October 26, 2018
Asbury University is committed to preparing its students to start here and impact the world. With a student body representing more than 40 countries, Asbury forms a unique and beautiful tapestry of language and culture right here in the rolling hills of Kentucky.
This week, the Joe Pitts Center for Public Policy hosted an Ambassador Roundtable and Comparative Politics Lecture for the student body and local community. Former ambassador of the Kyrgyz Republic Dr. Baktybek Abdrisaev and the ambassador of Western Sahara to the U.S. and United Nations Mouloud Said visited campus as part of the event.
“We often talk about how Asbury sends people to the far corners of the earth,” said Dr. Steve Clements, dean of Asbury’s College of Arts & Sciences, during the roundtable discussion. “This afternoon, we have some folks with us who have deep roots in rather distant parts of the world, and they’ve come to share with us about their homelands.”
The Ambassadors Roundtable was hosted by Clements and former U.S. Representative Joe Pitts ’61, for whom the Center is named. Guests offered perspectives on education, interfaith efforts, maintaining diplomatic relationships during and after regime changes and much more. Students and members participated as well, asking questions on topics of policy, faith and international relations. After the Roundtable, Political Science students and guests heard from Abdrisaev, a professor at Utah Valley University, during a Comparative Politics lecture.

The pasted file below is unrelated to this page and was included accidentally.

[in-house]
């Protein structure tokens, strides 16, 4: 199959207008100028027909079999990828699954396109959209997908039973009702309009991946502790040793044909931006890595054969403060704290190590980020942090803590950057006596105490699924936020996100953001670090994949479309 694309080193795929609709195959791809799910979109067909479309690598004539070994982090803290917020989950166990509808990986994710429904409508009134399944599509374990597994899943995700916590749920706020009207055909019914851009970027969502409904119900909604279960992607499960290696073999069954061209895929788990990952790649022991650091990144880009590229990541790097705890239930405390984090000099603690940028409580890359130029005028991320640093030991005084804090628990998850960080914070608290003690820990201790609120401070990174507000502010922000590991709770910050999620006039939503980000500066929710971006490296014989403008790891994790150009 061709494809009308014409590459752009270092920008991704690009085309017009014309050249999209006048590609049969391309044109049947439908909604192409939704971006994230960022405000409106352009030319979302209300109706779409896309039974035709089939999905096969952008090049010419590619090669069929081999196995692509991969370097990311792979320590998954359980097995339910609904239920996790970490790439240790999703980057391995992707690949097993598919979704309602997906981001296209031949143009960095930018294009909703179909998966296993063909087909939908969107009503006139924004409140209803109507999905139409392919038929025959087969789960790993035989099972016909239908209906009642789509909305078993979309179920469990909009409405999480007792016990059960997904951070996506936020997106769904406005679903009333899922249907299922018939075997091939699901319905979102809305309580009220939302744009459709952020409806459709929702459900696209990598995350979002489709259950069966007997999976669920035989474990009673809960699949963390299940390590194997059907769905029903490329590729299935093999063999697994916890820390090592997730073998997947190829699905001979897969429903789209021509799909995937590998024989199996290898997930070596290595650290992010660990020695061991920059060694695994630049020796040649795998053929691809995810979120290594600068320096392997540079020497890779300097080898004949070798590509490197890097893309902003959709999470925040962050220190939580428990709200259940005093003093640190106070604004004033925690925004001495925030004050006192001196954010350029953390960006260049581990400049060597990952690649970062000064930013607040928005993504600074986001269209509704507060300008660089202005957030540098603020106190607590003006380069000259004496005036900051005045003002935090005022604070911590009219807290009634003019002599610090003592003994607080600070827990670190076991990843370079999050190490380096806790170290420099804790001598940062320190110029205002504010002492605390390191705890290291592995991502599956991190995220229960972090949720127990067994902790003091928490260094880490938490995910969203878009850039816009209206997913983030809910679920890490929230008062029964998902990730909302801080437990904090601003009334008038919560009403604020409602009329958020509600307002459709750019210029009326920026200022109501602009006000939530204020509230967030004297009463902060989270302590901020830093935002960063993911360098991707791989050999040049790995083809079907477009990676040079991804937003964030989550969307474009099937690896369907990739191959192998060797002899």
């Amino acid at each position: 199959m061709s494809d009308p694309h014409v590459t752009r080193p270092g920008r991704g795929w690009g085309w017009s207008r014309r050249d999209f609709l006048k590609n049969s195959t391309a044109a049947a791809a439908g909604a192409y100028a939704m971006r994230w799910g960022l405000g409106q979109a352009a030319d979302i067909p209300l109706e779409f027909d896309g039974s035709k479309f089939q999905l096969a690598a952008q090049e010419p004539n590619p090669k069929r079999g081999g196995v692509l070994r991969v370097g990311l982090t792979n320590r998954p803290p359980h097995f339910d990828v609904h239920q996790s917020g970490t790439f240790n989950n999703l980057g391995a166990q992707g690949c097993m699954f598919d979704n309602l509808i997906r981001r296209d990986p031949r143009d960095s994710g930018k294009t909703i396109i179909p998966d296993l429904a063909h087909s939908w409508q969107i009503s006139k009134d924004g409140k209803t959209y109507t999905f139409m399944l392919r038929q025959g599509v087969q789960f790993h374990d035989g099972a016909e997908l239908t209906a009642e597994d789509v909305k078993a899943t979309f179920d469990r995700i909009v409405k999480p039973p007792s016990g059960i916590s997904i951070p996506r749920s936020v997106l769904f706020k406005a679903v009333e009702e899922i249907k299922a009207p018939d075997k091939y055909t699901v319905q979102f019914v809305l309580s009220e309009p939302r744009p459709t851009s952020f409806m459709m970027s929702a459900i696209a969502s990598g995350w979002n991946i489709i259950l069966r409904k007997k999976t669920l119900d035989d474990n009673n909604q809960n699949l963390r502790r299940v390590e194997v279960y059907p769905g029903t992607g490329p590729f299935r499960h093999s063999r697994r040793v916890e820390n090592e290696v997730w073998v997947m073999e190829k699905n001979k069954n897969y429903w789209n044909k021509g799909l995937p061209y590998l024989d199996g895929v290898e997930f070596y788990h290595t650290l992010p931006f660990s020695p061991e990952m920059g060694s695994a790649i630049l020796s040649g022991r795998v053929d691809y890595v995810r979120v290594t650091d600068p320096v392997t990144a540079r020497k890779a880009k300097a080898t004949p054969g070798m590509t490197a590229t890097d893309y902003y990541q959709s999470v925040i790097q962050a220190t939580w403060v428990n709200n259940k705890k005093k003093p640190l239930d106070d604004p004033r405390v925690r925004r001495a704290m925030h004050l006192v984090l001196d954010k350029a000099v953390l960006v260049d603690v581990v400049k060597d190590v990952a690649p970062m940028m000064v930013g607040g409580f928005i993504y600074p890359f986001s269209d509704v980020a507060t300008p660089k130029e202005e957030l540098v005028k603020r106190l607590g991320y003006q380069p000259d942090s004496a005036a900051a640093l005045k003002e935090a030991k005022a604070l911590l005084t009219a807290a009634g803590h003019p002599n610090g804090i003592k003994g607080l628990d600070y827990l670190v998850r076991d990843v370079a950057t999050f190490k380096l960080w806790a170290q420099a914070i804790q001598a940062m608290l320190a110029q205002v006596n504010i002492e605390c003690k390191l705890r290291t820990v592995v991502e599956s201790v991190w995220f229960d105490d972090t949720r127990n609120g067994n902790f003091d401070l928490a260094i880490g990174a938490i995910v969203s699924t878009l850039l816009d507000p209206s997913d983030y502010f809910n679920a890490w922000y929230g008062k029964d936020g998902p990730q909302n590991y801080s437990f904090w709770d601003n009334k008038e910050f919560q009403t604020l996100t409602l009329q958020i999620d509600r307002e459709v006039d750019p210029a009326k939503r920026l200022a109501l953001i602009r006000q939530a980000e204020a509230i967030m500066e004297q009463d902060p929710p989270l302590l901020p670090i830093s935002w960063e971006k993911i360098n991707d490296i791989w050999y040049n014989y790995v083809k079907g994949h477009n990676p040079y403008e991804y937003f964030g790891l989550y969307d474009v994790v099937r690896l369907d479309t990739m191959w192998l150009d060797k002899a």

During their time on campus, Abdrisaev and Said both spoke at length about the intersection of faith, politics and advocacy.
“I came to this campus and saw that Asbury was a Christian university and it’s a really important mission,” Abdrisaev said while speaking about the importance of faith in the political world.
Said spoke in depth about the refugee camps in Western Sahara, highlighting some of the programming for students that was created in part through relationships with churches and host families from the U.S. and several European countries.
Said, Pitts and Abdrisaev all emphasized that the relational aspect of politics can drive real change. Asbury political science students learn much of this in their classes and also got to witness it firsthand during Tuesday’s Roundtable, seeing the friendships Pitts has formed with both men over the course of his political career.
“When you develop friendships, then you can really work together,” Pitts said. “They open doors. [It] is very important to make relationships with people and host. Those things result in a lot of good.”
During the Comparative Politics lecture, Abdrisaev discussed the importance of student advocacy and shared a story about a group of his students who were able to present in front of the U.N.
Clements and Pitts are excited about the opportunities and partnerships that are continuing to develop since the Center’s opening last spring.
“It feels like we’ve got some new friendships now that can carry on into the future,” Clements said.
Previously this semester, the Center hosted several judges from the Kentucky Court of Appeals, who met on campus for oral arguments. Following this, a debate was hosted in the Student Center between candidates running for the Kentucky senate seat. And just last week, Lt. Gov. Jenean Hampton spoke to students during a fireside chat.
The Joe Pitts Center for Public Policy opened in March 2018. Housed in Kinlaw Library, the Center includes a replica of Pitts’ office in Washington, D.C., and its initiatives include regularly hosting events, an annual symposium and a leadership intensive in Washington, D.C. as well as providing scholarships for political science majors.
Learn more about Asbury’s Joe Pitts Center for Public Policy.